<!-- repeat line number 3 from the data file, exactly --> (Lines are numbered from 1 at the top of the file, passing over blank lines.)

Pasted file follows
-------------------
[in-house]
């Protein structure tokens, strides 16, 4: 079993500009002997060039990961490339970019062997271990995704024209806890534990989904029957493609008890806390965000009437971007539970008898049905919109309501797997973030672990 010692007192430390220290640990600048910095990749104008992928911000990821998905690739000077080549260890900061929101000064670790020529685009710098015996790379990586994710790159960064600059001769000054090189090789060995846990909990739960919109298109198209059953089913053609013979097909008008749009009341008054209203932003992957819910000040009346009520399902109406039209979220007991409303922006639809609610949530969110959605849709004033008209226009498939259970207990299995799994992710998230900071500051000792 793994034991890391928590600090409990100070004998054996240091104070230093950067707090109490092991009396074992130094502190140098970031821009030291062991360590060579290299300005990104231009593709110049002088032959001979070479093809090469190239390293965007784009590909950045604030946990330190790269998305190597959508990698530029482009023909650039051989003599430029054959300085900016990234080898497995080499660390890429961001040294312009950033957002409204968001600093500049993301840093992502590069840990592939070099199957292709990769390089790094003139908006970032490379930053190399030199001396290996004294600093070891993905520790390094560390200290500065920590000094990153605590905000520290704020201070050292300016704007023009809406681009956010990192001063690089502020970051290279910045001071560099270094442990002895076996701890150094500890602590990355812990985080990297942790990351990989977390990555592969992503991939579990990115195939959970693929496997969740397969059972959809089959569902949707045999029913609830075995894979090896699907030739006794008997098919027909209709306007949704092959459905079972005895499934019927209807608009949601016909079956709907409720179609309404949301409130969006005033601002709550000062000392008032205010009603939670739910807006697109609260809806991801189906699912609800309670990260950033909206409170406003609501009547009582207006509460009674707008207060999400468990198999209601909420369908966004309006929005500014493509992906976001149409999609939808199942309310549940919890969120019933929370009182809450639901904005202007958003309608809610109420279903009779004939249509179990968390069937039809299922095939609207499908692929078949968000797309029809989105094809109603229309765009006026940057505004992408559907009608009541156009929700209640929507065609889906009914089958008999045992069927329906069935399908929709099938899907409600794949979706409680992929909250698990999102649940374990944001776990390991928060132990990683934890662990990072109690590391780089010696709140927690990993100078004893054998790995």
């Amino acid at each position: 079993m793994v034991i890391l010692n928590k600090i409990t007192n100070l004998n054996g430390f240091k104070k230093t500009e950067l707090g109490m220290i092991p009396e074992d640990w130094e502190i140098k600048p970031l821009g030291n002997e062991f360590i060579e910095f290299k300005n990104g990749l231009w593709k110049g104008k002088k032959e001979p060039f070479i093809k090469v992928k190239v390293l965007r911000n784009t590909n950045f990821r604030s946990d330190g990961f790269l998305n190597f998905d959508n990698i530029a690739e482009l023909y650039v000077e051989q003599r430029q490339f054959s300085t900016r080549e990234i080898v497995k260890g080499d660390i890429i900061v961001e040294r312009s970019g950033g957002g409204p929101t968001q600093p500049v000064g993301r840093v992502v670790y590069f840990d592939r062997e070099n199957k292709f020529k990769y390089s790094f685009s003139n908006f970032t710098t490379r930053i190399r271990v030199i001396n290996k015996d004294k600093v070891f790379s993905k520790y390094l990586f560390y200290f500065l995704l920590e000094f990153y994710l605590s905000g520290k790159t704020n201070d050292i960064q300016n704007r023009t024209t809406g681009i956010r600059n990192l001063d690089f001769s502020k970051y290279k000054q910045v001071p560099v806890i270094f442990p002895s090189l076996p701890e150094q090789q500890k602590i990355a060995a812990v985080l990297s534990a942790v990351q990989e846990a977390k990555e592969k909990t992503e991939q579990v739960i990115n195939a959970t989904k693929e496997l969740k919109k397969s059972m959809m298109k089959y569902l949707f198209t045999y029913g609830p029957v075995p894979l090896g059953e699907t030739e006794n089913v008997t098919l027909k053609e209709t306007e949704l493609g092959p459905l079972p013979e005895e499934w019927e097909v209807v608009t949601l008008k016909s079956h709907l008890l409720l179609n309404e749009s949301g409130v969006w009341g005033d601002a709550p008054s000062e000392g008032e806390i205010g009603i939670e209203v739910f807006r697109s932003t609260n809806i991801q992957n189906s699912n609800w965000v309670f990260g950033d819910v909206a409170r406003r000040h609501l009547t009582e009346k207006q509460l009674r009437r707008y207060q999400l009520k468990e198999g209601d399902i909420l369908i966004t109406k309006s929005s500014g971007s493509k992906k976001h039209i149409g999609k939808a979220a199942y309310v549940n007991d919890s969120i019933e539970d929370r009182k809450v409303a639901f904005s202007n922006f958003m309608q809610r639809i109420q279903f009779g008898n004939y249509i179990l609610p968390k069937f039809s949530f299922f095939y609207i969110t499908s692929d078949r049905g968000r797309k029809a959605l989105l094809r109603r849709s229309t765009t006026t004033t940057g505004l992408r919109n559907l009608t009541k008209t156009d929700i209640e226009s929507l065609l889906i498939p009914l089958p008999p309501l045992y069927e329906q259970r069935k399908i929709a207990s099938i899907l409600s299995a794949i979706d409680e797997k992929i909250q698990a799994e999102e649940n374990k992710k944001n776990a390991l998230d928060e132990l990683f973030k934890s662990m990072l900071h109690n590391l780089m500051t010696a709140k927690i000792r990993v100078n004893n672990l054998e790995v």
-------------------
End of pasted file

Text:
């Amino acid at each position: 079993m793994v034991i890391l010692n928590k600090i409990t007192n100070l004998n054996g430390f240091k104070k230093t500009e950067l707090g109490m220290i092991p009396e074992d640990w130094e502190i140098k600048p970031l821009g030291n002997e062991f360590i060579e910095f290299k300005n990104g990749l231009w593709k110049g104008k002088k032959e001979p060039f070479i093809k090469v992928k190239v390293l965007r911000n784009t590909n950045f990821r604030s946990d330190g990961f790269l998305n190597f998905d959508n990698i530029a690739e482009l023909y650039v000077e051989q003599r430029q490339f054959s300085t900016r080549e990234i080898v497995k260890g080499d660390i890429i900061v961001e040294r312009s970019g950033g957002g409204p929101t968001q600093p500049v000064g993301r840093v992502v670790y590069f840990d592939r062997e070099n199957k292709f020529k990769y390089s790094f685009s003139n908006f970032t710098t490379r930053i190399r271990v030199i001396n290996k015996d004294k600093v070891f790379s993905k520790y390094l990586f560390y200290f500065l995704l920590e000094f990153y994710l605590s905000g520290k790159t704020n201070d050292i960064q300016n704007r023009t024209t809406g681009i956010r600059n990192l001063d690089f001769s502020k970051y290279k000054q910045v001071p560099v806890i270094f442990p002895s090189l076996p701890e150094q090789q500890k602590i990355a060995a812990v985080l990297s534990a942790v990351q990989e846990a977390k990555e592969k909990t992503e991939q579990v739960i990115n195939a959970t989904k693929e496997l969740k919109k397969s059972m959809m298109k089959y569902l949707f198209t045999y029913g609830p029957v075995p894979l090896g059953e699907t030739e006794n089913v008997t098919l027909k053609e209709t306007e949704l493609g092959p459905l079972p013979e005895e499934w019927e097909v209807v608009t949601l008008k016909s079956h709907l008890l409720l179609n309404e749009s949301g409130v969006w009341g005033d601002a709550p008054s000062e000392g008032e806390i205010g009603i939670e209203v739910f807006r697109s932003t609260n809806i991801q992957n189906s699912n609800w965000v309670f990260g950033d819910v909206a409170r406003r000040h609501l009547t009582e009346k207006q509460l009674r009437r707008y207060q999400l009520k468990e198999g209601d399902i909420l369908i966004t109406k309006s929005s500014g971007s493509k992906k976001h039209i149409g999609k939808a979220a199942y309310v549940n007991d919890s969120i019933e539970d929370r009182k809450v409303a639901f904005s202007n922006f958003m309608q809610r639809i109420q279903f009779g008898n004939y249509i179990l609610p968390k069937f039809s949530f299922f095939y609207i969110t499908s692929d078949r049905g968000r797309k029809a959605l989105l094809r109603r849709s229309t765009t006026t004033t940057g505004l992408r919109n559907l009608t009541k008209t156009d929700i209640e226009s929507l065609l889906i498939p009914l089958p008999p309501l045992y069927e329906q259970r069935k399908i929709a207990s099938i899907l409600s299995a794949i979706d409680e797997k992929i909250q698990a799994e999102e649940n374990k992710k944001n776990a390991l998230d928060e132990l990683f973030k934890s662990m990072l900071h109690n590391l780089m500051t010696a709140k927690i000792r990993v100078n004893n672990l054998e790995v």